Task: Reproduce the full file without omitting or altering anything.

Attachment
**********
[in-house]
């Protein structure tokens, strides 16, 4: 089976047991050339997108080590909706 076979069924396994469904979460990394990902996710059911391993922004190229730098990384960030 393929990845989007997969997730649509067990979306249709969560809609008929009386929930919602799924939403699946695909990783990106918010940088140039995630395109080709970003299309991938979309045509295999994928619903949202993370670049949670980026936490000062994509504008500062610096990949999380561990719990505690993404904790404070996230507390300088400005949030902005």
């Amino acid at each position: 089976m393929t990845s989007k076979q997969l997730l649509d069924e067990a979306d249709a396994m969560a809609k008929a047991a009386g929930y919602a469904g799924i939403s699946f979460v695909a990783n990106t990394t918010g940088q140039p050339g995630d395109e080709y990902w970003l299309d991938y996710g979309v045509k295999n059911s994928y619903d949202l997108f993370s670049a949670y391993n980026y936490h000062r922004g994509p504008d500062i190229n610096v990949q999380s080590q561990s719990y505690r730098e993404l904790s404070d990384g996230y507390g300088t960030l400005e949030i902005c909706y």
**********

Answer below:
[in-house]
């Protein structure tokens, strides 16, 4: 089976047991050339997108080590909706 076979069924396994469904979460990394990902996710059911391993922004190229730098990384960030 393929990845989007997969997730649509067990979306249709969560809609008929009386929930919602799924939403699946695909990783990106918010940088140039995630395109080709970003299309991938979309045509295999994928619903949202993370670049949670980026936490000062994509504008500062610096990949999380561990719990505690993404904790404070996230507390300088400005949030902005």
């Amino acid at each position: 089976m393929t990845s989007k076979q997969l997730l649509d069924e067990a979306d249709a396994m969560a809609k008929a047991a009386g929930y919602a469904g799924i939403s699946f979460v695909a990783n990106t990394t918010g940088q140039p050339g995630d395109e080709y990902w970003l299309d991938y996710g979309v045509k295999n059911s994928y619903d949202l997108f993370s670049a949670y391993n980026y936490h000062r922004g994509p504008d500062i190229n610096v990949q999380s080590q561990s719990y505690r730098e993404l904790s404070d990384g996230y507390g300088t960030l400005e949030i902005c909706y």